£80,000-£130,000 Value Indicator
$150,000-$250,000 Value Indicator
$130,000-$220,000 Value Indicator
¥710,000-¥1,150,000 Value Indicator
€90,000-€150,000 Value Indicator
$760,000-$1,240,000 Value Indicator
¥14,580,000-¥23,700,000 Value Indicator
$100,000-$160,000 Value Indicator
This estimate blends recent public auction records with our own private sale data and network demand.
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Unsigned Print Edition of 60
H 102cm x W 102cm
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|Auction Date||Auction House||Artwork|
Return to Seller
|June 2023||Karl & Faber - Germany||Beethoven (F. & S. II.393) - Unsigned Print|
|October 2020||Wright - United States||Beethoven (F. & S. II.393) - Unsigned Print|
|May 2018||Van Ham Fine Art Auctions - Germany||Beethoven (F. & S. II.393) - Unsigned Print|
|June 2016||Van Ham Fine Art Auctions - Germany||Beethoven (F. & S. II.393) - Unsigned Print|
|November 2014||Van Ham Fine Art Auctions - Germany||Beethoven (F. & S. II.393) - Unsigned Print|
|June 2013||Van Ham Fine Art Auctions - Germany||Beethoven (F. & S. II.393) - Unsigned Print|
|June 2011||Phillips London - United Kingdom||Beethoven (F. & S. II.393) - Unsigned Print|
Printed in 1985, Beethoven (F. & S. II.393) is a screen print by Andy Warhol that captures his keen interest in celebrities and icons of popular culture. The print features an image of the famous composer Ludwig van Beethoven rendered in an uncharacteristic blend of dark, cold colours. Beethoven’s white collar stands out against his dark grey face, which accentuates his stern and serious gaze. Warhol uses a layering technique to superimpose the sheet music of Beethoven’s renowned composition, Moonlight Sonata, over the portrait, highlighting the composer's musical talents and worldwide notoriety.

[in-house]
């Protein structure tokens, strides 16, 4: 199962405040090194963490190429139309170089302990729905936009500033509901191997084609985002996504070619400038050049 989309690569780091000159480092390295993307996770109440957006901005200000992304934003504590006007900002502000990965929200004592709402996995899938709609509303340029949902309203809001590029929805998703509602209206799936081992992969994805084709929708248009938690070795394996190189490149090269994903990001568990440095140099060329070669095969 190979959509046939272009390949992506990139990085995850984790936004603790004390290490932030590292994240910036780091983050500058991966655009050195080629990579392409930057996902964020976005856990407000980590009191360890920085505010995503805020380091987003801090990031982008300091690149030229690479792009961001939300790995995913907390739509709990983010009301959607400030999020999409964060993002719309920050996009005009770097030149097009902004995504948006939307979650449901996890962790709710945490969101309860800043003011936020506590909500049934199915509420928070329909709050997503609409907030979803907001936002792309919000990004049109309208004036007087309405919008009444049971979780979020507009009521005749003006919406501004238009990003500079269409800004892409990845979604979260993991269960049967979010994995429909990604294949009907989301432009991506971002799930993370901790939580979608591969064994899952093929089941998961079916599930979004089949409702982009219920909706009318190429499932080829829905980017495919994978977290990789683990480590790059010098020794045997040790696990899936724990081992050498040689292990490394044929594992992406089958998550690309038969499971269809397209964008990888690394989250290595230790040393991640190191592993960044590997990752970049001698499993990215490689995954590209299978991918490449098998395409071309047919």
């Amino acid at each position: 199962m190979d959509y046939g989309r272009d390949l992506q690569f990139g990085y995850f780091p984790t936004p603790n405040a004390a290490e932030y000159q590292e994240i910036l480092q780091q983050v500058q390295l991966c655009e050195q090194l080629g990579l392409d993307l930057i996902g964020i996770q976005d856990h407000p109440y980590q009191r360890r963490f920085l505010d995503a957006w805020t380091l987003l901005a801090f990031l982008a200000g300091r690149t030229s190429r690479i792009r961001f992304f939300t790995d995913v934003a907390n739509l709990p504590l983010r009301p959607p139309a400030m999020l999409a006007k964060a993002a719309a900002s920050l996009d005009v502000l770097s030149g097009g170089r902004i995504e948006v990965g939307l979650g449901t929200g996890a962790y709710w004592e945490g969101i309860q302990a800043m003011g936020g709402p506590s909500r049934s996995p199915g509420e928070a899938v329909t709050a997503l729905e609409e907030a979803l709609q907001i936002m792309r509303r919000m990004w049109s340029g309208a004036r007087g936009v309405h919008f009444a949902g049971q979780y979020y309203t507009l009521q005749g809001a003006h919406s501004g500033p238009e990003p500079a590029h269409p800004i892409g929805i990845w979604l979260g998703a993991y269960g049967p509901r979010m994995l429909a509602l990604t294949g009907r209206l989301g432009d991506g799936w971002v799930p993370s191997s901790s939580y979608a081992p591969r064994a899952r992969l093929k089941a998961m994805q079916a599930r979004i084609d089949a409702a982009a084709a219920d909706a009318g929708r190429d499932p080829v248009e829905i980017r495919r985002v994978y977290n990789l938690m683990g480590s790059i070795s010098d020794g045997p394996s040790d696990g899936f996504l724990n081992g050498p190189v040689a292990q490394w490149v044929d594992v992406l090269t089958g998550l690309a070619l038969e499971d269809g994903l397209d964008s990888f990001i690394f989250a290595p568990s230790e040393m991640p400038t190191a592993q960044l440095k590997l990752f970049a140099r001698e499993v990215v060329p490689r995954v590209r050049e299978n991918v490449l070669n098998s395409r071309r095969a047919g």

Beethoven(F. & S. II.393) is one of four screen prints in Warhol’s Beethoven series, produced by the artist shortly before his death in 1987. This print has a more sombre tone than the prints in the series, privileging cold colours over bright and vibrant ones.
Taking a classical composer as the subject matter of this series departs from Warhol’s frequent depiction of movie stars, such as Marilyn Monroe and Elizabeth Taylor. Beethoven was, however, an incredibly popular and well-known composer and in rendering him in this screen print, Warhol plays with the boundaries between high and low culture and turns the classical composer into a stylish 1980s pop icon.